27. Buy 1000 marbles and put them in a big glass jar. Every Saturday morning take a marble out of the jar (after your child is old enough to avoid the choking thing, you can give them to him/her). That is about how many Saturdays you have to spend with your child before they are off on their own. It's a great visual reminder to take advantage of the time you have together. You will be astonished how quickly the marbles disappear. 
 
28. Your baby will be better than average in some areas, below average in other areas, and just average in lots of areas.  Every kid is different - don't sweat it too much.
 
29. The best adventures are unplanned.
 
30. Whether you’re a stay-at-home-dad or the breadwinner of the family, remember that being a dad is a full-time job. Whether you’re with them or not, you’re their dad.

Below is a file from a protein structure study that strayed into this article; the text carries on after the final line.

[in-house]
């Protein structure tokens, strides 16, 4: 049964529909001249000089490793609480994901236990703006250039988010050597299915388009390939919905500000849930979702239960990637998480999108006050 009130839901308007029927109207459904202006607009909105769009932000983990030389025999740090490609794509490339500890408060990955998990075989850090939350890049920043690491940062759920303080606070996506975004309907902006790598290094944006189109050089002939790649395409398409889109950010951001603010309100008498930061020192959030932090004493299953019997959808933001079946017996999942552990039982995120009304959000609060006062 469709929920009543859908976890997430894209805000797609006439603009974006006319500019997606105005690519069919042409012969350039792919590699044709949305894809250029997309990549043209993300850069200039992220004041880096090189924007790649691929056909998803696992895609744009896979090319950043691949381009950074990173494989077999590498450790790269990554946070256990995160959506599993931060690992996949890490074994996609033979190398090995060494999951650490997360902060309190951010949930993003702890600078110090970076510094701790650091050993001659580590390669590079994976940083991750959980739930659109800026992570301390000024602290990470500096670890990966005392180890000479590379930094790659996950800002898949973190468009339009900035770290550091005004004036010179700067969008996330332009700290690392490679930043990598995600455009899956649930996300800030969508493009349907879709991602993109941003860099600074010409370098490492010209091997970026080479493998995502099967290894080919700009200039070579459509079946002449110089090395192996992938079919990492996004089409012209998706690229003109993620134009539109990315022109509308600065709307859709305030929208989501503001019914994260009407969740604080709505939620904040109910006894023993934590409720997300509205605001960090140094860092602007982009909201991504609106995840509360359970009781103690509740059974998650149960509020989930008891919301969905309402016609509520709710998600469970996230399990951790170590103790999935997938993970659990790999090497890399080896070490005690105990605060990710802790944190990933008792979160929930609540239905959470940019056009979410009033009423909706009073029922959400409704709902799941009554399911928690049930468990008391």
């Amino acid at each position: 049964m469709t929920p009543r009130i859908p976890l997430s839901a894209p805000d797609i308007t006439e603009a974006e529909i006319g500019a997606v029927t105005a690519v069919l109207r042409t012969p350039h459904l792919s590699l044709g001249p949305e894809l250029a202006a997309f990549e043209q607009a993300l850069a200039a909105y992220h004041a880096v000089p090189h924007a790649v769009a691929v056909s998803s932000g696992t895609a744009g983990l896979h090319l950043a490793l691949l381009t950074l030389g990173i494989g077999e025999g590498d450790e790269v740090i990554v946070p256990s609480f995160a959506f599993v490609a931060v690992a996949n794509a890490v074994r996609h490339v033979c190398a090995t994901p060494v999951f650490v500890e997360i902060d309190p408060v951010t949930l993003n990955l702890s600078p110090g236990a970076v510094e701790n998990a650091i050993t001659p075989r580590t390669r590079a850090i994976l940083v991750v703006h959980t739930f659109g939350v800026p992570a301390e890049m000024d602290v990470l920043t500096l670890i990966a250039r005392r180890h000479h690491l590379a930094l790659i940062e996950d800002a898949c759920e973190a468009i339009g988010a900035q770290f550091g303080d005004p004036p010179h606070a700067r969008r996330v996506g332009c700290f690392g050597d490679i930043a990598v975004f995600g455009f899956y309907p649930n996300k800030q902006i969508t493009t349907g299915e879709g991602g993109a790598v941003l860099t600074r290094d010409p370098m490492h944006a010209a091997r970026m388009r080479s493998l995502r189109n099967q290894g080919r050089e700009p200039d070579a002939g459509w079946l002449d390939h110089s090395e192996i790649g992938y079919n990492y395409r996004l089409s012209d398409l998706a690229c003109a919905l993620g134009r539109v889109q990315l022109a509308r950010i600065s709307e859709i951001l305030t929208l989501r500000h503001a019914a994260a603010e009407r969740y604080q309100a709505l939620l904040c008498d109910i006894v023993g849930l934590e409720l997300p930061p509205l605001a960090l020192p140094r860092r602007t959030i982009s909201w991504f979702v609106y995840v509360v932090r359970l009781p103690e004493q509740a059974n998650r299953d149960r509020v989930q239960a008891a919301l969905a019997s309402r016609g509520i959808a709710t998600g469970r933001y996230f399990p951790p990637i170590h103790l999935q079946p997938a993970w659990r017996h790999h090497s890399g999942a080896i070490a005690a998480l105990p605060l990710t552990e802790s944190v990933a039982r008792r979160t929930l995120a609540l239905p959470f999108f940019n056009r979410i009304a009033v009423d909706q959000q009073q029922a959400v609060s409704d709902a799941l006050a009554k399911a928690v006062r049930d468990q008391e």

31. “By the time a man realizes that maybe his father was right, he usually has a son who thinks he’s wrong” – Charles Wadsworth.
 
32. Your child would rather you be a good parent than a perfect one.
 
33. Trust yourself, cherish your spouse, and enjoy every stinking moment.
 
34. Most advice is overrated, including this.
 
35. Laugh.  A lot.  Laugh at yourself.  Being a dad is fun, ain’t it?
 
36. For one birthday, just give them the gift of empty boxes. Those darn things seem to be more fun than the toys themselves.  Better yet, save all that bubble wrap in a box, and wrap that in a box for a present.
 
37. No matter what you’re going through, you ain’t the only one going through whatever it is you’re going through.
 
38. Put a stash of kids’ socks right by the door.  I don’t know how many times I’ve had to go upstairs to chase down some socks right before we’re trying to leave.
 
39. Just be there.
 
40. Kids need both stimulation and boredom.  Give them opportunities for both.
 
From http://savvydaddy.com/50-tips-new-dads/